The health, financial, and other setbacks people have experienced during the COVID-19 pandemic are enough to cause even the strongest amongst us to develop anxiety. To arrest this anxiety before it mushrooms into full-blown PTSD, it may be necessary to take specific steps to protect yourself. These are some suggestions.
Recognize Your Innate Resilience
For most of us, “the most common response to trauma is resilience,” said Dr. Denise Sloan, a professor in psychiatry at Boston University and associate director of the National Center for PTSD. The overwhelming majority of people who endure a life-threatening event recover on their own and never meet PTSD’s criteria.
Merely trusting that you will recover from the anxiety you are experiencing, enhances your likelihood of doing so. Expecting the worst predicts heightened risk of PTSD. It may be helpful to consider how you have managed during stressful times in the past and to revisit that strength when you feel shaky.
Increase your Sense of Well-Being
“If you are obsessed with this pandemic, you need to find ways to distract yourself,” recommends Dr. Edna Foa, a professor in psychiatry at the University of Pennsylvania and one of the world’s leading experts in anxiety and trauma. “We are in the middle of the trauma, not post-stress,” she said, highlighting that during a crisis, we need to take breaks to soothe ourselves.
While it’s completely normal to get hijacked by bad news, injecting positive activities into your daily routine may mitigate the pain. Get involved with something you would typically do if you weren’t feeling down. This shouldn’t be viewed as a chore. This is a seamless way to help you feel better and, thereby, gain strength to better cope with the situation.
Pay Attention to your Narrative
Thoughts powerfully impact your feelings. Your beliefs can predict your risk of PTSD. Be particularly sensitized to self-recriminations, such as not being adequately prepared financially for the pandemic. Beating up on yourself will do nothing to change the situation, and will leave you feeling defeated or tortured.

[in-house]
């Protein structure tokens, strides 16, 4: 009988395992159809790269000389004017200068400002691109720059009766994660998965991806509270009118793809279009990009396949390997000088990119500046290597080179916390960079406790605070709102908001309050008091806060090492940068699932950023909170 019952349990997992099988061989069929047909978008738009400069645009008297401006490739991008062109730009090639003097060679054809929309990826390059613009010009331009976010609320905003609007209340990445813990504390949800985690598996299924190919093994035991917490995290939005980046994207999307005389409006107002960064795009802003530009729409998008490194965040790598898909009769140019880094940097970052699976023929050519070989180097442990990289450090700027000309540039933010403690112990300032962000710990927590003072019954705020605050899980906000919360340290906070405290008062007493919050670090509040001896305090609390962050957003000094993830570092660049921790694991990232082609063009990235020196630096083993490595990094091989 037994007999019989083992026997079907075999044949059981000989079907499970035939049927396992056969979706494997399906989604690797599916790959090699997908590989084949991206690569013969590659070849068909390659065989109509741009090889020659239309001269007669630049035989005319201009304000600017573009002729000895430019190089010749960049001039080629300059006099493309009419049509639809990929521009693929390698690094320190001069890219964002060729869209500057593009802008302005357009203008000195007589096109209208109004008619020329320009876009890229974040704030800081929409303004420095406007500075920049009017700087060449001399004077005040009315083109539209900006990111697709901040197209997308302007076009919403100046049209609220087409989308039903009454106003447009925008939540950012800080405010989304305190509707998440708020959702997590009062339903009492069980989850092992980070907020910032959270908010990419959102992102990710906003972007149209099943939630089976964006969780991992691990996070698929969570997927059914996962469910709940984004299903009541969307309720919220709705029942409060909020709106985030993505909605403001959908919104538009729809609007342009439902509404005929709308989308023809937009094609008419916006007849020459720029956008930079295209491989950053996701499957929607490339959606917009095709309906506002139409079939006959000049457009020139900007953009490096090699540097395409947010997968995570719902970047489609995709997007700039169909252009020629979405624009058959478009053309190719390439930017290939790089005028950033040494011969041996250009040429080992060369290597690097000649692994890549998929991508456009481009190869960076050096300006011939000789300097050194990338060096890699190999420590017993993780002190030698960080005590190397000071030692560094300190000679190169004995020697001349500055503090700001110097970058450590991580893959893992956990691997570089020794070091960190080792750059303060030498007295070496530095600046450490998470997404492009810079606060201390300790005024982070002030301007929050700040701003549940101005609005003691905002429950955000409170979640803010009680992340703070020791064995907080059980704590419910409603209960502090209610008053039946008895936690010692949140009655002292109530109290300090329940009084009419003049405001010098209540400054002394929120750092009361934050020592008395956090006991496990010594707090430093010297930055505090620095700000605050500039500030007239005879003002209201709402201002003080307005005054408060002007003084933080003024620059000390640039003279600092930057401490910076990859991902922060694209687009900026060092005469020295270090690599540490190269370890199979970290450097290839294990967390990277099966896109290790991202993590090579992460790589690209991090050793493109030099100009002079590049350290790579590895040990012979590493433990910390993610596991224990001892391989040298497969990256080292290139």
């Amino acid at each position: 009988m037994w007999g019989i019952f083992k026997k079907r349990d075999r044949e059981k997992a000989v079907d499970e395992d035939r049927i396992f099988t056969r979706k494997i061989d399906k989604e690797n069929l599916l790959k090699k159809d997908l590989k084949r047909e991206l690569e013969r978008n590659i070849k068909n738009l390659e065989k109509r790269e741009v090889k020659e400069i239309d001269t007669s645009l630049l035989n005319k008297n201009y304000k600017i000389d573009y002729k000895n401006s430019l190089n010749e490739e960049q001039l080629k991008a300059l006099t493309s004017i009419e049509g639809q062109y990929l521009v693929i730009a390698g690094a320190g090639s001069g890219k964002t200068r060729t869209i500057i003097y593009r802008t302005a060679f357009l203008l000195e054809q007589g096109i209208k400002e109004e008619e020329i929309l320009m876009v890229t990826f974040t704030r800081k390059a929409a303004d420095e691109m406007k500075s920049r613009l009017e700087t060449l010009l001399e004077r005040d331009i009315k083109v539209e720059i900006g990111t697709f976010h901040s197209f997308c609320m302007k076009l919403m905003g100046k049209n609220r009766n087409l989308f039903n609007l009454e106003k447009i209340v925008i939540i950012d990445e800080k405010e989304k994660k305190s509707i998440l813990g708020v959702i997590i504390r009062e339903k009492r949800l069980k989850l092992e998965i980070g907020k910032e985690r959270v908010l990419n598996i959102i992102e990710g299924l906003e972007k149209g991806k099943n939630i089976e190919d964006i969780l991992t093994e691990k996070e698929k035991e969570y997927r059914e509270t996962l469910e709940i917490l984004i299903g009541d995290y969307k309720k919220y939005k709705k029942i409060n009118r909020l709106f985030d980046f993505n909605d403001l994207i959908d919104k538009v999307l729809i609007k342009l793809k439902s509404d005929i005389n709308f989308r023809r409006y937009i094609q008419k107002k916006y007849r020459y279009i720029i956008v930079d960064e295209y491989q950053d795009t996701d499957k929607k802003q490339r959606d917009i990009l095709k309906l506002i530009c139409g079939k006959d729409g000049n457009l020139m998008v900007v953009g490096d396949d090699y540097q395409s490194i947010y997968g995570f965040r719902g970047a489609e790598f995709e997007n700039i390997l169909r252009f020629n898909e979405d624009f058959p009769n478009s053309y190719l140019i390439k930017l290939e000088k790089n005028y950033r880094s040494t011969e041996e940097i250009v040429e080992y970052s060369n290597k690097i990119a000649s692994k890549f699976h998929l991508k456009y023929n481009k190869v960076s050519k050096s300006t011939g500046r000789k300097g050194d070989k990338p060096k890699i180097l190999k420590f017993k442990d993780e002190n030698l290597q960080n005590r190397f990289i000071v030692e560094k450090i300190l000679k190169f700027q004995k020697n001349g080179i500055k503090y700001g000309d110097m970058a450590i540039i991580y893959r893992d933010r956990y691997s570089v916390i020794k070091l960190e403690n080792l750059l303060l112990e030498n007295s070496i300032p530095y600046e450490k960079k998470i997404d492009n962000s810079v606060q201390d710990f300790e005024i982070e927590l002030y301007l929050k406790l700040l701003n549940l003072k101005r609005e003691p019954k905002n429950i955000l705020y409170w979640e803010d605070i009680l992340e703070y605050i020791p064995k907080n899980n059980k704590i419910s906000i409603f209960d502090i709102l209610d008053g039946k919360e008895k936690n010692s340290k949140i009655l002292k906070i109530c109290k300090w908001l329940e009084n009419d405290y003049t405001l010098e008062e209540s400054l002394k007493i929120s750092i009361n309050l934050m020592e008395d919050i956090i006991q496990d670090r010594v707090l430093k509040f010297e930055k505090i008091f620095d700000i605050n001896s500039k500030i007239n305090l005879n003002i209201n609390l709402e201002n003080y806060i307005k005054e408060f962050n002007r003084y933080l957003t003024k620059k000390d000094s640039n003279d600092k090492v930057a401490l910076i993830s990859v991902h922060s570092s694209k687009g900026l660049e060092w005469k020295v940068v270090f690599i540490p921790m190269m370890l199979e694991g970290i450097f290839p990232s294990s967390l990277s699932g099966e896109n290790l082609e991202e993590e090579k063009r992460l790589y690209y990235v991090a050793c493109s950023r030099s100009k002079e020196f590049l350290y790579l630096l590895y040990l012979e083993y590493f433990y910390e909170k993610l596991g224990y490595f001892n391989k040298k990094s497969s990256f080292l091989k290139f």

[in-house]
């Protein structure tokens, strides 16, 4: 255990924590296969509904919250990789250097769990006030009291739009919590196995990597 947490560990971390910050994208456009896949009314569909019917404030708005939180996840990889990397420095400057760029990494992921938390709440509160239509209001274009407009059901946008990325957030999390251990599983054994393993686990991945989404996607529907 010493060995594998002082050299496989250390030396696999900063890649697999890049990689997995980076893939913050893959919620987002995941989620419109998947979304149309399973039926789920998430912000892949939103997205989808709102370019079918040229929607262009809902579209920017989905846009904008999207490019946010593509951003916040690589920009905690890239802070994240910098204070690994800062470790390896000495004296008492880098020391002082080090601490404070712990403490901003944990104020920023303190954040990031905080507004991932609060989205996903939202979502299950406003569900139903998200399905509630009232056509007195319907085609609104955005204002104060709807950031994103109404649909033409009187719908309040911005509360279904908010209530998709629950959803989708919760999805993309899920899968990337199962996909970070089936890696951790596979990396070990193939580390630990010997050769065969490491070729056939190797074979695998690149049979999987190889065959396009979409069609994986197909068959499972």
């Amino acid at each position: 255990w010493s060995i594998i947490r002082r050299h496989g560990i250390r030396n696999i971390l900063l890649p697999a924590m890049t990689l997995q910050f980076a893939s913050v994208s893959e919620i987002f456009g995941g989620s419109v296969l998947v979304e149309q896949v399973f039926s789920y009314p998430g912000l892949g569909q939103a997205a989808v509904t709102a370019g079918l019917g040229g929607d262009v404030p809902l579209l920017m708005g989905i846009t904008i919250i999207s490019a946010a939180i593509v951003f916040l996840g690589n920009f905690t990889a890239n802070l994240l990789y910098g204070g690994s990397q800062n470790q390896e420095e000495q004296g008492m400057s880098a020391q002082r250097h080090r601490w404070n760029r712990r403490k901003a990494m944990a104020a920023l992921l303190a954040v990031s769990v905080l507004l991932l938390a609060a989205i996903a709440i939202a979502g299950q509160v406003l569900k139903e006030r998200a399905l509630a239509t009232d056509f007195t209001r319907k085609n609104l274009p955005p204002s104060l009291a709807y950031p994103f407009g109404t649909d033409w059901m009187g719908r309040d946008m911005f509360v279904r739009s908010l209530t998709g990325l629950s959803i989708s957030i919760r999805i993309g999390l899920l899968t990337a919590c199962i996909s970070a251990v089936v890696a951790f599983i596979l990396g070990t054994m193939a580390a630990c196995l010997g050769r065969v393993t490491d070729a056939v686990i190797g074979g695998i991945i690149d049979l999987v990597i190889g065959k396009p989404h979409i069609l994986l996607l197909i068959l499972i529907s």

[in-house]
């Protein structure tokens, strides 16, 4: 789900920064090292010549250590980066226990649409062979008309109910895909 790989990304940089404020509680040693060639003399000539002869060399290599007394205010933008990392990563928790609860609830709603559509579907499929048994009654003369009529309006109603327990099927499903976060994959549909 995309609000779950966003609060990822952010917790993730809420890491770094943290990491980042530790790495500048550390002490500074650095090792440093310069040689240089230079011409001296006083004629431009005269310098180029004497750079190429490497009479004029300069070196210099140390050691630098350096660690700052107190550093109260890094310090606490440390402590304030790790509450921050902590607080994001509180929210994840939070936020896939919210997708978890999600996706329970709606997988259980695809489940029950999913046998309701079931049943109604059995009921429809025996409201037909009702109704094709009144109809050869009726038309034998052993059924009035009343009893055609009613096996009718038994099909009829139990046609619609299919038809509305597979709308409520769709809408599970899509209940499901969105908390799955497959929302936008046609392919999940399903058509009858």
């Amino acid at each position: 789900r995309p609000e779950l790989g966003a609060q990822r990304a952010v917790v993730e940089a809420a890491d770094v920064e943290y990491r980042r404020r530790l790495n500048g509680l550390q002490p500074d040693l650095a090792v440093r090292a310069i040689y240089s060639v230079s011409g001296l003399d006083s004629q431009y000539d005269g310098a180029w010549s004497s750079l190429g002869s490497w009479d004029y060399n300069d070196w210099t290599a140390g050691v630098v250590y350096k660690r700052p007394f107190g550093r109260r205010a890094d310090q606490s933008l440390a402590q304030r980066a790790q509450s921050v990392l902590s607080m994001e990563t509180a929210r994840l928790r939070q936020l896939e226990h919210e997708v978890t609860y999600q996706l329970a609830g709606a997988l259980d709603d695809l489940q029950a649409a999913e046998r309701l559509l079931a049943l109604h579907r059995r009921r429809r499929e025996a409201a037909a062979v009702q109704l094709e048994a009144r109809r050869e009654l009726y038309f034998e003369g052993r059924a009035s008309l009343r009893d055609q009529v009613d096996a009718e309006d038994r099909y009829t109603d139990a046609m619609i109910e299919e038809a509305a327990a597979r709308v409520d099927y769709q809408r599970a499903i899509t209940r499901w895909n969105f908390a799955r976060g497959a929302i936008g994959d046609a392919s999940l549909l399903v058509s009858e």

You should also be on the lookout for judgments that further dramatize and energize your stress, like, “I can’t take this anymore.” Instead, shift into a more optimistic mindset. One way to release negative thoughts is to ask yourself, “Is this helpful?” Self-compassion is a meaningful way to release some tension and cope with pain.
Ruminating can Get you in Trouble
Ruminating is a habit of the mind by which you repeatedly think about the “whys?” and the “what ifs?” Ruminating doesn’t inspire a solution but just leaves you feeling stuck. If these mental loops challenge you, now is the perfect time to craft your escape plan.
One landmark study, which began several weeks before the 1989 Loma Prieta earthquake in California, found that ruminating predicted depression and stress symptoms after the trauma, even more so than being personally impacted by the tragedy.
One way to process these ruminations is to express your thoughts with pen and paper. You don’t need to share this with anyone. Expressive writing is one way to reflect without ruminating. Another technique is to engage your mind in some engaging or challenging activity, even working on a crossword puzzle.
Don’t Avoid your Feelings but Embrace them
It is instinctive to avoid negative emotions, but the way to get past them isn’t to suppress or push them away. According to Richard J. Davison, you shouldn’t focus on stopping a negative thought because what you focus on expands. Instead, focus on creating/developing a new thought which “rewires” the brain.
Dr. Natalia Garcia, a psychologist and trauma researcher in Seattle, who is uniquely empathic to the suffering of trauma, has used her wisdom to cope with the sudden death of her 2-year-old son. At first, she found it very difficult to watch videos of him, but after giving herself a recess when she shifted her focus to just getting through the day, she was once again able to watch the clips.
She added: “I can’t say I emerged from the ashes of despair into some majestic phoenix, but I do believe I have experienced growth with exercised intentionality around not letting tragedy be the end-all of my story.”
We need to take Dr. Garcia’s advice to heart. Amidst all the turmoil around us, we must cultivate a strong sense of meaning and purpose based upon what we truly value to give us the strength to resist being pulled into the undertow of anxiety and sometimes even despair. This will not only help us avoid PTSD, but also promise us to lift ourselves above the pandemic and come out as better people on the other side.
Help Your Students Cope with the Crisis
The response to the COVID-19 Pandemic is unprecedented. Because of our unique role in children’s K-12 education including online speech therapy, we feel a responsibility to do what we can to assist schools, therapists, and students with this transition to online learning and seclusion. To ensure that our students remain engaged and supported, our therapists are providing complimentary “Support Sessions” to the country’s youth. We are also assisting schools with remote therapist training services.
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